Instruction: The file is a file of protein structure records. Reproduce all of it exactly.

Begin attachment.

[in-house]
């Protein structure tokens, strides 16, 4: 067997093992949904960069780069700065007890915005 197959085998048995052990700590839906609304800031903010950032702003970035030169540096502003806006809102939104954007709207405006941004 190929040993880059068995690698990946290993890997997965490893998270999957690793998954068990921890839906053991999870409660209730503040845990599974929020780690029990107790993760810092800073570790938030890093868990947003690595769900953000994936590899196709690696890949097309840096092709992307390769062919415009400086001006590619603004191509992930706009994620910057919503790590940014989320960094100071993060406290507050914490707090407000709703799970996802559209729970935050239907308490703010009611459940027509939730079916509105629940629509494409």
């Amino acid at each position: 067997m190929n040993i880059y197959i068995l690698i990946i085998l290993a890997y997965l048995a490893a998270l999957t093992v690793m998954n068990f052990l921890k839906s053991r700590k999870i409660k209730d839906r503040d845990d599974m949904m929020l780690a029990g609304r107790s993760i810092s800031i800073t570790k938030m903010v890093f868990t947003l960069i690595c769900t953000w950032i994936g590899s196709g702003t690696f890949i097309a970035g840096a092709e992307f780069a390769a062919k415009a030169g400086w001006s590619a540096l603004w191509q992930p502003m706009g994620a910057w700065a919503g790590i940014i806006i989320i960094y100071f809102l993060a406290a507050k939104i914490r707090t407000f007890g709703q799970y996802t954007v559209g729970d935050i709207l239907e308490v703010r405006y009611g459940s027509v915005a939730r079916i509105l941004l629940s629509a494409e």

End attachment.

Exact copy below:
[in-house]
């Protein structure tokens, strides 16, 4: 067997093992949904960069780069700065007890915005 197959085998048995052990700590839906609304800031903010950032702003970035030169540096502003806006809102939104954007709207405006941004 190929040993880059068995690698990946290993890997997965490893998270999957690793998954068990921890839906053991999870409660209730503040845990599974929020780690029990107790993760810092800073570790938030890093868990947003690595769900953000994936590899196709690696890949097309840096092709992307390769062919415009400086001006590619603004191509992930706009994620910057919503790590940014989320960094100071993060406290507050914490707090407000709703799970996802559209729970935050239907308490703010009611459940027509939730079916509105629940629509494409």
């Amino acid at each position: 067997m190929n040993i880059y197959i068995l690698i990946i085998l290993a890997y997965l048995a490893a998270l999957t093992v690793m998954n068990f052990l921890k839906s053991r700590k999870i409660k209730d839906r503040d845990d599974m949904m929020l780690a029990g609304r107790s993760i810092s800031i800073t570790k938030m903010v890093f868990t947003l960069i690595c769900t953000w950032i994936g590899s196709g702003t690696f890949i097309a970035g840096a092709e992307f780069a390769a062919k415009a030169g400086w001006s590619a540096l603004w191509q992930p502003m706009g994620a910057w700065a919503g790590i940014i806006i989320i960094y100071f809102l993060a406290a507050k939104i914490r707090t407000f007890g709703q799970y996802t954007v559209g729970d935050i709207l239907e308490v703010r405006y009611g459940s027509v915005a939730r079916i509105l941004l629940s629509a494409e």